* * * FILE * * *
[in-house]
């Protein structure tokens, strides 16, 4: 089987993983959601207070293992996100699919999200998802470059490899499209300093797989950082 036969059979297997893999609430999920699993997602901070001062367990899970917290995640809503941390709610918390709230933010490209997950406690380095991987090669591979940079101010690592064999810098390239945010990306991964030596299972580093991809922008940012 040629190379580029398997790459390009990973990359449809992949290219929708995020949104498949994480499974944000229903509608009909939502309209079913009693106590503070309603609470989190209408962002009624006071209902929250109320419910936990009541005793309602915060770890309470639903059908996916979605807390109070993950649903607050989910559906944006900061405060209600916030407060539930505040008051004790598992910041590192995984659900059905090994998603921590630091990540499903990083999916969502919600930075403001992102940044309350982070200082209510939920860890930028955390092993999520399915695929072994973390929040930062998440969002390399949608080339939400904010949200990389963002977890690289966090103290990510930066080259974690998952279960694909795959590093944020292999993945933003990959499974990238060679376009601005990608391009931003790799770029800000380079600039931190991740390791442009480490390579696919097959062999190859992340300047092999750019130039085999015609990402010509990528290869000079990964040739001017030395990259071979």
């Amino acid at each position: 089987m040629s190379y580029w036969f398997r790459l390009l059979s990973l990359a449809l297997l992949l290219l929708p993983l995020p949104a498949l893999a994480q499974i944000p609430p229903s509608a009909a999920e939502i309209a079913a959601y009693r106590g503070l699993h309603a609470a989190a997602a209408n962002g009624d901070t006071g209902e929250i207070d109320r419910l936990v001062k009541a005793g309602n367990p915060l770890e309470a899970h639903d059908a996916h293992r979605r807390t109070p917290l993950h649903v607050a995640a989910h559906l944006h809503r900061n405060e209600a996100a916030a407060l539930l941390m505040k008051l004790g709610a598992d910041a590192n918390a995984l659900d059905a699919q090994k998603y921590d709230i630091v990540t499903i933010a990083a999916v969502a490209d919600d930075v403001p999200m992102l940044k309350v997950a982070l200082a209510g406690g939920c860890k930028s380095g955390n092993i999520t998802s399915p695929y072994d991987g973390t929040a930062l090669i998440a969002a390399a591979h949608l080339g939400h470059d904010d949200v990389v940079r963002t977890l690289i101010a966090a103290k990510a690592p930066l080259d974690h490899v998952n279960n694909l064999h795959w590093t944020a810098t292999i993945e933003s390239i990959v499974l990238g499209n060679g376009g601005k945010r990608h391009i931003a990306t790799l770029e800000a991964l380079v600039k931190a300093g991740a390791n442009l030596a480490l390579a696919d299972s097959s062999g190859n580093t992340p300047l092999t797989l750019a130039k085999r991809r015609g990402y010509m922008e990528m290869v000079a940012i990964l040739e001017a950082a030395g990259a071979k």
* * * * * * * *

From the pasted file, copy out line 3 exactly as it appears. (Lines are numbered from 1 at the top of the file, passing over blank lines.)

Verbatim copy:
């Amino acid at each position: 089987m040629s190379y580029w036969f398997r790459l390009l059979s990973l990359a449809l297997l992949l290219l929708p993983l995020p949104a498949l893999a994480q499974i944000p609430p229903s509608a009909a999920e939502i309209a079913a959601y009693r106590g503070l699993h309603a609470a989190a997602a209408n962002g009624d901070t006071g209902e929250i207070d109320r419910l936990v001062k009541a005793g309602n367990p915060l770890e309470a899970h639903d059908a996916h293992r979605r807390t109070p917290l993950h649903v607050a995640a989910h559906l944006h809503r900061n405060e209600a996100a916030a407060l539930l941390m505040k008051l004790g709610a598992d910041a590192n918390a995984l659900d059905a699919q090994k998603y921590d709230i630091v990540t499903i933010a990083a999916v969502a490209d919600d930075v403001p999200m992102l940044k309350v997950a982070l200082a209510g406690g939920c860890k930028s380095g955390n092993i999520t998802s399915p695929y072994d991987g973390t929040a930062l090669i998440a969002a390399a591979h949608l080339g939400h470059d904010d949200v990389v940079r963002t977890l690289i101010a966090a103290k990510a690592p930066l080259d974690h490899v998952n279960n694909l064999h795959w590093t944020a810098t292999i993945e933003s390239i990959v499974l990238g499209n060679g376009g601005k945010r990608h391009i931003a990306t790799l770029e800000a991964l380079v600039k931190a300093g991740a390791n442009l030596a480490l390579a696919d299972s097959s062999g190859n580093t992340p300047l092999t797989l750019a130039k085999r991809r015609g990402y010509m922008e990528m290869v000079a940012i990964l040739e001017a950082a030395g990259a071979k």